LotusLive spurs IBM's entry into the hosted services market

A year ago, IBM Lotus announced its foray into the hosted services landscape with Lotus Bluehouse. A year later, realizing their strategy needed to change; they acquired the Hong Kong-based company Outblaze and merged it with Bluehouse to become LotusLive. In this article, you'll get an overview of the hosted services market, how Bluehouse became LotusLive and more.

Last year, IBM Lotus announced its intentions to join the hosted service provider landscape launching its Bluehouse cloud-based social software strategy. One year later, in January 2009, the company acquired Outblaze, a Hong Kong-based provider of outsourced messaging and online community tools, and re-branded Bluehouse as LotusLive. Contributor and industry analyst Karen Hobert traces what IBM is doing to get into the hosted services market and explains the strategy behind LotusLive.

The hosted service provider model is not a new concept. Web 2.0 technologies have made it easier for application vendors to build Web browser-based interfaces that offer robust features and functionality similar to an installed client. Complex applications such as email, calendars and data visualization that once relied on native operating systems for functionality can now be brought to users via Web browsers.

IBM Lotus launched its Bluehouse hosted business collaboration and social software services project in January of 2008. Originally intended as social tools for SMBs, Lotus Bluehouse tested the hosted business services waters by offering a limited beta program to interested customers and partners. The lessons Lotus learned over the last year have shaped its current hosting strategy.

In particular, to be successful, IBM's Bluehouse strategy needed to change two of its initial assumptions: messaging was not critical for social networking and that the service focus is based on individual users. The new LotusLive offering is promisesd to provide both integrated email services and the ability to build communities around entities, as well as individuals.

Still, challenges exist on the road to hosting. One value of hosted messaging services is lower prices, which is not only attractive to SMBs but also to enterprises looking to reduce the cost of supporting large corporate systems. Hosting providers must offer products, services and packages that meet the needs of all organizations.

Hosted services must also be flexible and adaptable enough to support an array of customer requirements -- without diverging too far into customization. For example, a small business may not be concerned about having dedicated data storage, but a large regulated company will likely require that data is stored on dedicated devices to meet compliance regulations.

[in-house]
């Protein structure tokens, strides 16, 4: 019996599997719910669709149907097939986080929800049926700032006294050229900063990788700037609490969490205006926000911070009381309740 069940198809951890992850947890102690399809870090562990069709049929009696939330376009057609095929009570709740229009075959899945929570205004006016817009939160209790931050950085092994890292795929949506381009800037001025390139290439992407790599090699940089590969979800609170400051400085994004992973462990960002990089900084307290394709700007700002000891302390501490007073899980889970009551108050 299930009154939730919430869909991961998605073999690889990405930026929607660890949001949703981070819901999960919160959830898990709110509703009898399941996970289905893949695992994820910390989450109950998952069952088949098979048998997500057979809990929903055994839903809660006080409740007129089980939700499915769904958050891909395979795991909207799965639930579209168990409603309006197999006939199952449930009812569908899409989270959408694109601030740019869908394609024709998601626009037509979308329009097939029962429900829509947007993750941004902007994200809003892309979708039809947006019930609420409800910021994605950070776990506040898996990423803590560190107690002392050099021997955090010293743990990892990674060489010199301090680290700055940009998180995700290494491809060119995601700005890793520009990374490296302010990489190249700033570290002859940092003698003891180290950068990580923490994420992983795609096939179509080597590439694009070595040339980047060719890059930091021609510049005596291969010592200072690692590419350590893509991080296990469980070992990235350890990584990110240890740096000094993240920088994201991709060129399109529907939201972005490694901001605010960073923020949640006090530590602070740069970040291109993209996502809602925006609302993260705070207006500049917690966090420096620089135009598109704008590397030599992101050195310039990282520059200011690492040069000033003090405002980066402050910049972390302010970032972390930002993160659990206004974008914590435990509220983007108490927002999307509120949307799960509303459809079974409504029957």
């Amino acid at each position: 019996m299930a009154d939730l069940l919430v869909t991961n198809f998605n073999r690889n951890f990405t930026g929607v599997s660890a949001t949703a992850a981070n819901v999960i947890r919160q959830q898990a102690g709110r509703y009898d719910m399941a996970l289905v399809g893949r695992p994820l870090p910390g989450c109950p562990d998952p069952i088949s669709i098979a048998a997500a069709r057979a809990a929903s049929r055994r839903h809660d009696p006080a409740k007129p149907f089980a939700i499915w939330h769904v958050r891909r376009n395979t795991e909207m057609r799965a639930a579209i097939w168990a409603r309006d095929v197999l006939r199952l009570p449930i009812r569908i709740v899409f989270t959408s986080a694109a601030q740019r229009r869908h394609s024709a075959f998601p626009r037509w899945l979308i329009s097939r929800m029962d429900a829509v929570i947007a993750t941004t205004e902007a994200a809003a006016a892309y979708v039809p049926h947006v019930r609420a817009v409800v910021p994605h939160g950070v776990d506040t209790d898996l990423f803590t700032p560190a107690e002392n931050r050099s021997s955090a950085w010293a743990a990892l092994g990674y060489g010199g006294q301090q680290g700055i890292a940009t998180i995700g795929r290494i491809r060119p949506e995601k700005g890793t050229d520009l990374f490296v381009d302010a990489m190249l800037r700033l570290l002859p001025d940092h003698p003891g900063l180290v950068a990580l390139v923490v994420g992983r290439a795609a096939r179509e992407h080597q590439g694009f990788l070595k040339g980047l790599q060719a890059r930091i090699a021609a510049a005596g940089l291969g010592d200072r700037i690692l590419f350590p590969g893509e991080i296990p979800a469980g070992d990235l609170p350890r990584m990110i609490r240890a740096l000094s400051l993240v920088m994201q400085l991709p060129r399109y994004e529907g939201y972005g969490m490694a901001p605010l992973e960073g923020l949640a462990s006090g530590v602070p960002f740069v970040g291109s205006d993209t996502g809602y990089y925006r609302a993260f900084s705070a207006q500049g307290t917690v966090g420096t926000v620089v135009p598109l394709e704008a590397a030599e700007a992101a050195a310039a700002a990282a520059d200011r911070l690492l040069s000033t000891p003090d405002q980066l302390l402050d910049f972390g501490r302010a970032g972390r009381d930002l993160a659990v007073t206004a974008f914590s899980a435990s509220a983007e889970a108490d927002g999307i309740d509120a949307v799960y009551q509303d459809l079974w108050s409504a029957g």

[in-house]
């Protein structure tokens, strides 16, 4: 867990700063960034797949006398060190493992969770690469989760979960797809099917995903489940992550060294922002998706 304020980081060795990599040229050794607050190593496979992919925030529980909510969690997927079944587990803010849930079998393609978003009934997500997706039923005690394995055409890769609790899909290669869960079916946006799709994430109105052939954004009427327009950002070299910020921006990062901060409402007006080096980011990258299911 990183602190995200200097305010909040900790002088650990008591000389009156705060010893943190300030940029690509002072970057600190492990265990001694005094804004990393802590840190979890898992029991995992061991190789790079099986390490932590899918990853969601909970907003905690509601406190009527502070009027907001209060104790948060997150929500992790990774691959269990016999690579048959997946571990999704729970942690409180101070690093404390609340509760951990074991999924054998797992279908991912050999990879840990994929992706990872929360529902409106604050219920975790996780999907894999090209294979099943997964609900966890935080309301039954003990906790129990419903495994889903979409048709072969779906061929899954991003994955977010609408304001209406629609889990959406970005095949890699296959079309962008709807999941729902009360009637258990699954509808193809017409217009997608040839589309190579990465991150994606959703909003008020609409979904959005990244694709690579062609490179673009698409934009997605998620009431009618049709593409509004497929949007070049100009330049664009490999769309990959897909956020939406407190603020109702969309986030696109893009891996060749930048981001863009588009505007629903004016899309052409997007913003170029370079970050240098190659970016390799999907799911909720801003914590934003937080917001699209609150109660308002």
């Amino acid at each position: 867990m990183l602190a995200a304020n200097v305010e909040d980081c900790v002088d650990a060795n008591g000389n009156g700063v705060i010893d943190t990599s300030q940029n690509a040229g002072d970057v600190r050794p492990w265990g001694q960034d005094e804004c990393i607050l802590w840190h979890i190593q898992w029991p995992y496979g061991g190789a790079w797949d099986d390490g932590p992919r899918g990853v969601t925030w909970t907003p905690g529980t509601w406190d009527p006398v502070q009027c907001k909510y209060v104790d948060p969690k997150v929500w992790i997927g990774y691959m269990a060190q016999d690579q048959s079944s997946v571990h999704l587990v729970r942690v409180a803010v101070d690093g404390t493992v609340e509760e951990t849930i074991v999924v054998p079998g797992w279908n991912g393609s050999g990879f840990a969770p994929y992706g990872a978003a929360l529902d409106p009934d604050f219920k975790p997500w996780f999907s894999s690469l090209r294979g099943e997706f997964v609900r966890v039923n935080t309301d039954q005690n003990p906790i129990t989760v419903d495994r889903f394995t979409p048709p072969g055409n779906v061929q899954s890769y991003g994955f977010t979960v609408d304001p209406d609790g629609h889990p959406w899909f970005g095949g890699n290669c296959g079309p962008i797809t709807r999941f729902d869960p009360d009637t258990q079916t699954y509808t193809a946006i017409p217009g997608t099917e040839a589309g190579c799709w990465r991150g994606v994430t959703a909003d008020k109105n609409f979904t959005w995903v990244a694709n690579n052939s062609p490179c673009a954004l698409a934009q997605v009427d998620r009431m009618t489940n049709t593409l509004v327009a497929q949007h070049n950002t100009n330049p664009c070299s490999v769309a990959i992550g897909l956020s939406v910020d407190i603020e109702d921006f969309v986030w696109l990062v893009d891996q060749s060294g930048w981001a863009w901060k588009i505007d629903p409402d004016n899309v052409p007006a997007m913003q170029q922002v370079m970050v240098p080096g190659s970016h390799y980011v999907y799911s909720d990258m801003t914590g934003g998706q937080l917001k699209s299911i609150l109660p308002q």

IBM's OutBlaze acquisition strategy

IBM's OutBlaze acquisition is both tactical and strategic. It is tactical in that no significant Bluehouse go to market advancements were made over the course of a year. However, because OutBlaze has a large customer base in emerging markets, the acquisition positions IBM well for future customer adoption. The move is strategic in that OutBlaze provides the system and administrative infrastructure required to support customers of all sizes and business requirements.

LotusLive is the result of the merger between IBM Lotus and OutBlaze. The initial product offering, LotusLive Engage, which according to IBM is due out later this year, encompasses messaging, collaboration and social software services. Although the announcement cleared up questions regarding Lotus' next steps in the hosted market, it also created some questions. The OutBlaze acquisition introduces a new email service into a product line that is already built around Lotus Notes mail.

iNotes 8.5 is ready for the enterprise and well executed. How Lotus will resolve the two Web-based email interfaces is currently shaping up as a complex array of email service choices -- starting with LotusLive Engage Notes and LotusLive Engage iNotes.

Karen Hobert
Karen is an IT industry research analyst focused on communication, collaboration, content management and social software technologies. She offers over 20 years of hands-on and market expertise to enterprises planning, designing, and deploying shared information systems. You can see more of her thoughts at Karen Hobert's Connecting Dots blog.

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